Jon is still in the junior division and hopes to crack into novice, the lowest level of the senior division, this year.
So there’s a long climb ahead of him if he stays in the sport. If his family can continue to afford it. If he avoids a serious injury. If his maturing body doesn’t betray him. If he can maintain his desire through years of practice.
Most skaters don’t make it. Most give up and get on with their lives. Some go into coaching. Some turn professional and take the Disney on Ice route.
The huge odds, long, painful hours of practice, financial strains and personal sacrifices and separations lead critics to second-guess the skating families’ choices and decisions.
“I realize a lot of people probably don’t understand why we do this,” Jackie said. “But this is what you have to do if your kids skate. It’s not like high school football where there’s a team at every school and in every town.”
Sports psychologists debate the wisdom of parents putting so much emphasis on a child’s athletic success. They say parents must walk a fine line between nurturing talent and imposing their own dreams on their children.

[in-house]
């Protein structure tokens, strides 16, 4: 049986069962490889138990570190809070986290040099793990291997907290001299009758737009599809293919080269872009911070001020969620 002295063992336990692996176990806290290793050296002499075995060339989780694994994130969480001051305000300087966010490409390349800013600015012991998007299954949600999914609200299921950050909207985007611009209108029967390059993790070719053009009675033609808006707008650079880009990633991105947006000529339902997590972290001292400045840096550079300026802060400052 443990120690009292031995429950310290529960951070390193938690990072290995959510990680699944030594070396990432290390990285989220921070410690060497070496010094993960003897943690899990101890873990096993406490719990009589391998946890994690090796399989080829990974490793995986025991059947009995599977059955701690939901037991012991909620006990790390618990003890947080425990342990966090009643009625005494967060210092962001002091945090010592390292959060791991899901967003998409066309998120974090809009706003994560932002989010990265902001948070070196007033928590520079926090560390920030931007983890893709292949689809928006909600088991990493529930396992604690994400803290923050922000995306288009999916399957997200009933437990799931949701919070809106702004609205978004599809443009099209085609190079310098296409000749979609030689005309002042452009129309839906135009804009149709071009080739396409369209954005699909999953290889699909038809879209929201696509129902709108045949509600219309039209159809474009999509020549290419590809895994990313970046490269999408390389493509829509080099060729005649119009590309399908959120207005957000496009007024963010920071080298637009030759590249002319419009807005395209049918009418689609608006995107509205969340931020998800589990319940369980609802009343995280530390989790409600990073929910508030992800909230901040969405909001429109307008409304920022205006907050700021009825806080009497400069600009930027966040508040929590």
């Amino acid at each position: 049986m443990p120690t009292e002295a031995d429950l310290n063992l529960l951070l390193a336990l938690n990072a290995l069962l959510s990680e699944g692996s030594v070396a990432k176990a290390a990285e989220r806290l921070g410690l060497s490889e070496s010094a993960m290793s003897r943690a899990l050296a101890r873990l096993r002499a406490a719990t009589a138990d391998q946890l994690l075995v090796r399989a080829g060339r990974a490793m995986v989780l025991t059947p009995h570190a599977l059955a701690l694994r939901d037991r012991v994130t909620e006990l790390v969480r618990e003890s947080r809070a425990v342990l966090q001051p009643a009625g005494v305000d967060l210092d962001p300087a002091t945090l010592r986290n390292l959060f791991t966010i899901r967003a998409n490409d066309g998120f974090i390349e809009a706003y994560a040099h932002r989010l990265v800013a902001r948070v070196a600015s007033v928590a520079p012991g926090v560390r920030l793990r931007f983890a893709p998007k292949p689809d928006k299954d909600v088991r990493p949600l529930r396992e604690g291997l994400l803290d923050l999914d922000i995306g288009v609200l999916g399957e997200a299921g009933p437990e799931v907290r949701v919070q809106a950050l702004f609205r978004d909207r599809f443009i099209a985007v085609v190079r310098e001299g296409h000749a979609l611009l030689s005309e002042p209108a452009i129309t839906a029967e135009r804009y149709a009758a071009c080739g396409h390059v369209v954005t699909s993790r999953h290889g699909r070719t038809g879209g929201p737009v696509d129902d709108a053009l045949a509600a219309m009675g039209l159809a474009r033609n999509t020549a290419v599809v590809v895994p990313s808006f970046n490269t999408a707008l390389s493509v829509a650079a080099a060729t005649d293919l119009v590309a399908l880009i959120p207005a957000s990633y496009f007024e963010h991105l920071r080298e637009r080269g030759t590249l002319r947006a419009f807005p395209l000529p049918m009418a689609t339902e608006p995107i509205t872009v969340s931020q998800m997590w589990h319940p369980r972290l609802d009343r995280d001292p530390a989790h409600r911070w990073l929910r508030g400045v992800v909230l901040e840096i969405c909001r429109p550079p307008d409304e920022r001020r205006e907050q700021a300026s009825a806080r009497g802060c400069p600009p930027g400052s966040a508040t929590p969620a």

“We know from studying elite athletes that any elite athlete gets there due to parental support … the sacrifice of time and money,” said Dan Gould of the University of North Carolina-Greensboro.
“But we’re seeing parents who want a kid to achieve so bad they’ll do everything, make big investments in them. And it’s hard to stop. They get trapped in a lifestyle.”
Even skating families can be critical. Their comments reveal a major schism in the skating community – those like Charlie and Jackie Nuss who relocate and home-school their children vs. those who insist their family remain intact and their children attend school.
“This is not a normal lifestyle,” said Terry Vise, who spends hours every day watching her daughters, Brittany, 14, and Tiffany, 15, practice their skating. “Let’s face it. There’s a lot more to life than skating.”
She is especially critical of those who give up their family lives to skate.
“I would never separate from my husband for skating,” she said. “I’d never follow a coach somewhere.”
Even the Nusses second-guess themselves.